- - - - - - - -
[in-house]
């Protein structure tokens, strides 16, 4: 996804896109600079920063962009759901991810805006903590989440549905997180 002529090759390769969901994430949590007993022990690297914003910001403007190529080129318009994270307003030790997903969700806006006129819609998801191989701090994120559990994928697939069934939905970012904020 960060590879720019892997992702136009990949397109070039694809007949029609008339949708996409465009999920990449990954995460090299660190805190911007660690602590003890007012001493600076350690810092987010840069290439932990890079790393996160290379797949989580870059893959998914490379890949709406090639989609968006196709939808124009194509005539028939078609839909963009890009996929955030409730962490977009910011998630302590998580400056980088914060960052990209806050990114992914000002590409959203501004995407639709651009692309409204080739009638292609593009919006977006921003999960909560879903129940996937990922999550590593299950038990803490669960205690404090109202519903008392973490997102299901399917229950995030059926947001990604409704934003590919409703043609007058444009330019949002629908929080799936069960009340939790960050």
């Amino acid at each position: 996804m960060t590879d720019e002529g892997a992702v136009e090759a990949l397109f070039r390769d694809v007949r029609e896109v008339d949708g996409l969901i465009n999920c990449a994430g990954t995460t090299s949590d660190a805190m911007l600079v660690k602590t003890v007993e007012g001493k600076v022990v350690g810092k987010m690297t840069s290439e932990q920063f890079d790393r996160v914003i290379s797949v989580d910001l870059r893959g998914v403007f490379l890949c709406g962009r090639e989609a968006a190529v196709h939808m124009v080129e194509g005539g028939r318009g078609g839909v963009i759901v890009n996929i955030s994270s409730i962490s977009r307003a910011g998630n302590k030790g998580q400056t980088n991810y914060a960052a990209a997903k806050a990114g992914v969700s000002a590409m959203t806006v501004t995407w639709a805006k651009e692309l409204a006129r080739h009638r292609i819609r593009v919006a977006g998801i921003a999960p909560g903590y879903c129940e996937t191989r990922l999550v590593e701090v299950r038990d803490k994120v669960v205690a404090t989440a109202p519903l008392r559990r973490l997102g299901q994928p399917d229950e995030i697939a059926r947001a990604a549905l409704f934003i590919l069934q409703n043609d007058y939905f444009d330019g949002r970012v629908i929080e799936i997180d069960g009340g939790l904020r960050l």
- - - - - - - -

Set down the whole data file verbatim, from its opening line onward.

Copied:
[in-house]
């Protein structure tokens, strides 16, 4: 996804896109600079920063962009759901991810805006903590989440549905997180 002529090759390769969901994430949590007993022990690297914003910001403007190529080129318009994270307003030790997903969700806006006129819609998801191989701090994120559990994928697939069934939905970012904020 960060590879720019892997992702136009990949397109070039694809007949029609008339949708996409465009999920990449990954995460090299660190805190911007660690602590003890007012001493600076350690810092987010840069290439932990890079790393996160290379797949989580870059893959998914490379890949709406090639989609968006196709939808124009194509005539028939078609839909963009890009996929955030409730962490977009910011998630302590998580400056980088914060960052990209806050990114992914000002590409959203501004995407639709651009692309409204080739009638292609593009919006977006921003999960909560879903129940996937990922999550590593299950038990803490669960205690404090109202519903008392973490997102299901399917229950995030059926947001990604409704934003590919409703043609007058444009330019949002629908929080799936069960009340939790960050």
């Amino acid at each position: 996804m960060t590879d720019e002529g892997a992702v136009e090759a990949l397109f070039r390769d694809v007949r029609e896109v008339d949708g996409l969901i465009n999920c990449a994430g990954t995460t090299s949590d660190a805190m911007l600079v660690k602590t003890v007993e007012g001493k600076v022990v350690g810092k987010m690297t840069s290439e932990q920063f890079d790393r996160v914003i290379s797949v989580d910001l870059r893959g998914v403007f490379l890949c709406g962009r090639e989609a968006a190529v196709h939808m124009v080129e194509g005539g028939r318009g078609g839909v963009i759901v890009n996929i955030s994270s409730i962490s977009r307003a910011g998630n302590k030790g998580q400056t980088n991810y914060a960052a990209a997903k806050a990114g992914v969700s000002a590409m959203t806006v501004t995407w639709a805006k651009e692309l409204a006129r080739h009638r292609i819609r593009v919006a977006g998801i921003a999960p909560g903590y879903c129940e996937t191989r990922l999550v590593e701090v299950r038990d803490k994120v669960v205690a404090t989440a109202p519903l008392r559990r973490l997102g299901q994928p399917d229950e995030i697939a059926r947001a990604a549905l409704f934003i590919l069934q409703n043609d007058y939905f444009d330019g949002r970012v629908i929080e799936i997180d069960g009340g939790l904020r960050l």